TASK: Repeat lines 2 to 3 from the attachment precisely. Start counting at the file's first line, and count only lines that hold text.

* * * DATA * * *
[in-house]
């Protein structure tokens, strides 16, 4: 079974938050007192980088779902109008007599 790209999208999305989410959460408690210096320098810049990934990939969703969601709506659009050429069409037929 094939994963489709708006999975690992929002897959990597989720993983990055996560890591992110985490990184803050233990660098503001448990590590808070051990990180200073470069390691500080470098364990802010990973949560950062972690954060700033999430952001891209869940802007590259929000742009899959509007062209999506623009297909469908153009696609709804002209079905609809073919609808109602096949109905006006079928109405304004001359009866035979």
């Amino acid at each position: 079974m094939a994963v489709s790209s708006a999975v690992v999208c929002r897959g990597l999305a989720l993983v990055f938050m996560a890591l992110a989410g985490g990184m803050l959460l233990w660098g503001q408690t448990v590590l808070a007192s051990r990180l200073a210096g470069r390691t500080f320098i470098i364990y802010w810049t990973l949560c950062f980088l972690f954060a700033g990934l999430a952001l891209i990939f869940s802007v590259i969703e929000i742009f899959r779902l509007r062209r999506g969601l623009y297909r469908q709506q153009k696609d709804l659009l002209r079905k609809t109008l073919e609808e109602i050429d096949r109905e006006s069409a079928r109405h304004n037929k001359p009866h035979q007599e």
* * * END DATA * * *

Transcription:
């Protein structure tokens, strides 16, 4: 079974938050007192980088779902109008007599 790209999208999305989410959460408690210096320098810049990934990939969703969601709506659009050429069409037929 094939994963489709708006999975690992929002897959990597989720993983990055996560890591992110985490990184803050233990660098503001448990590590808070051990990180200073470069390691500080470098364990802010990973949560950062972690954060700033999430952001891209869940802007590259929000742009899959509007062209999506623009297909469908153009696609709804002209079905609809073919609808109602096949109905006006079928109405304004001359009866035979």
């Amino acid at each position: 079974m094939a994963v489709s790209s708006a999975v690992v999208c929002r897959g990597l999305a989720l993983v990055f938050m996560a890591l992110a989410g985490g990184m803050l959460l233990w660098g503001q408690t448990v590590l808070a007192s051990r990180l200073a210096g470069r390691t500080f320098i470098i364990y802010w810049t990973l949560c950062f980088l972690f954060a700033g990934l999430a952001l891209i990939f869940s802007v590259i969703e929000i742009f899959r779902l509007r062209r999506g969601l623009y297909r469908q709506q153009k696609d709804l659009l002209r079905k609809t109008l073919e609808e109602i050429d096949r109905e006006s069409a079928r109405h304004n037929k001359p009866h035979q007599e």